Skiing: What You Need to Know

skiing

Skiing is one of the most popular winter sports, and with good reason. It provides a welcome break from the monotony and dreariness of the winter months. It’s also a chance for people to showcase their speed and agility. There’s nothing like rocketing down the side of a slope and basking in the wondrous winter landscape.

However, just like any other sport, skiing also comes with risks. Protective gear such as a helmet and an Arcteryx ski jacket helps with your performance. Still, you need to follow a few safety precautions and practice your skiing techniques to minimize the chances of a mishap from happening. All that speed means you need to be serious about safety.

If you wear the right gear and take all the necessary precautions, you can have a safe and productive time on the slopes. Here are a few safety tips to get you started.

1. Get in shape before hitting the slopes

While you don’t need to be an athlete to ski, the sport can be very demanding. It’s best to start working out a month or so before the winter season to prepare your body for the rigors of skiing. Losing some weight and getting fit allows you to ski longer instead of spending most of your time soothing your sore muscles. Your downtime is also lessened, allowing you to make the most out of your mountain time.

The best way to prepare for skiing is a mix of strength and cardio exercises. You can also ask a trainer for ski conditioning exercises to target the right muscle groups.

2. Use a helmet

skiing

One of the most common ski-related injuries is head trauma. It can be caused by anything from slips, falls, or slamming into another person, object, or even into the snow. To minimize the severity of head trauma, you need to wear a ski helmet to protect your head. Helmets help make sure that you get a headache instead of cracking your head open if you hit a tree.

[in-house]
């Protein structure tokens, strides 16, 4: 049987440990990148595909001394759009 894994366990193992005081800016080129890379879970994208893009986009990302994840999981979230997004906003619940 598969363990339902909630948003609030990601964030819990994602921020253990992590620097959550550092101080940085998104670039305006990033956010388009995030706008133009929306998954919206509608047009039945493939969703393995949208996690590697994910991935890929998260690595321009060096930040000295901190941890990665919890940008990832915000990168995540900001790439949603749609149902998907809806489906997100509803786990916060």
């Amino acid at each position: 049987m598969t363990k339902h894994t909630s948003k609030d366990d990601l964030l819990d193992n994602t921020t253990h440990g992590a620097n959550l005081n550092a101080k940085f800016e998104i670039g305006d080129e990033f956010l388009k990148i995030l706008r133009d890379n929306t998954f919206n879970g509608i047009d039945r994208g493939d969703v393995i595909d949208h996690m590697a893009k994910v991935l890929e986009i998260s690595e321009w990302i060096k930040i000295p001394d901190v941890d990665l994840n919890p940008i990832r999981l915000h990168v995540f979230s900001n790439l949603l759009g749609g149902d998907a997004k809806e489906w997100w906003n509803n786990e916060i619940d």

There are many types of ski helmets available on the market, so you need to buy one that meets minimum safety standards. If possible, get a Snell-certified ski helmet for maximum protection.

3. Wear sunscreen

Just because you’re surrounded by snow doesn’t mean you don’t need to wear sunscreen. The snowy surface can magnify the power of UV radiation. It’s not uncommon for skiers to get sunburn and heat up after a long day on the slopes. Before going outdoors, make sure to wear sunscreen and bring a bottle with you.

Since your body is going to be covered in winter gear, you only need to cover exposed areas such as your face and neck. You’ll also need to reapply the sunscreen every three hours for maximum effectiveness. If possible, keep a small bottle in your jacket pocket for easy access.

Speed and snow can be a dangerous combination, but these safety pointers can help you make better decisions and enjoy your time on the slopes. Every sport carries an element of risk, and it pays to be prepared to keep accidents from happening.